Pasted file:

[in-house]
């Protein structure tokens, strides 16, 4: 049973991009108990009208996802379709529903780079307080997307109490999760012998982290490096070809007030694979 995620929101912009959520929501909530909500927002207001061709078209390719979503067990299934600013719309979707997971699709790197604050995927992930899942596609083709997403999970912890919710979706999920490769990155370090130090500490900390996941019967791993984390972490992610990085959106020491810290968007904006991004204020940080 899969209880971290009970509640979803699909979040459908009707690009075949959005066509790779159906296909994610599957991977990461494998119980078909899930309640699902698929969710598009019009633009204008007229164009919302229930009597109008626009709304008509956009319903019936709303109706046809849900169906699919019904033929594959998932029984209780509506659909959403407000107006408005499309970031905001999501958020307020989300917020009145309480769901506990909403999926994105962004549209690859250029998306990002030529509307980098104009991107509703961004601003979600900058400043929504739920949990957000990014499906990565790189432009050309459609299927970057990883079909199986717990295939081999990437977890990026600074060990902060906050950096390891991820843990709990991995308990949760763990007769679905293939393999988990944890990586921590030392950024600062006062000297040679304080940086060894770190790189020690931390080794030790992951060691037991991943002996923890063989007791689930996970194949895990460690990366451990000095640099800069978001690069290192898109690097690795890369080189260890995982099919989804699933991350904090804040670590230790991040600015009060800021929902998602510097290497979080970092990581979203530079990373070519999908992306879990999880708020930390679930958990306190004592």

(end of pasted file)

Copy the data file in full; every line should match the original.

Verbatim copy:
[in-house]
């Protein structure tokens, strides 16, 4: 049973991009108990009208996802379709529903780079307080997307109490999760012998982290490096070809007030694979 995620929101912009959520929501909530909500927002207001061709078209390719979503067990299934600013719309979707997971699709790197604050995927992930899942596609083709997403999970912890919710979706999920490769990155370090130090500490900390996941019967791993984390972490992610990085959106020491810290968007904006991004204020940080 899969209880971290009970509640979803699909979040459908009707690009075949959005066509790779159906296909994610599957991977990461494998119980078909899930309640699902698929969710598009019009633009204008007229164009919302229930009597109008626009709304008509956009319903019936709303109706046809849900169906699919019904033929594959998932029984209780509506659909959403407000107006408005499309970031905001999501958020307020989300917020009145309480769901506990909403999926994105962004549209690859250029998306990002030529509307980098104009991107509703961004601003979600900058400043929504739920949990957000990014499906990565790189432009050309459609299927970057990883079909199986717990295939081999990437977890990026600074060990902060906050950096390891991820843990709990991995308990949760763990007769679905293939393999988990944890990586921590030392950024600062006062000297040679304080940086060894770190790189020690931390080794030790992951060691037991991943002996923890063989007791689930996970194949895990460690990366451990000095640099800069978001690069290192898109690097690795890369080189260890995982099919989804699933991350904090804040670590230790991040600015009060800021929902998602510097290497979080970092990581979203530079990373070519999908992306879990999880708020930390679930958990306190004592």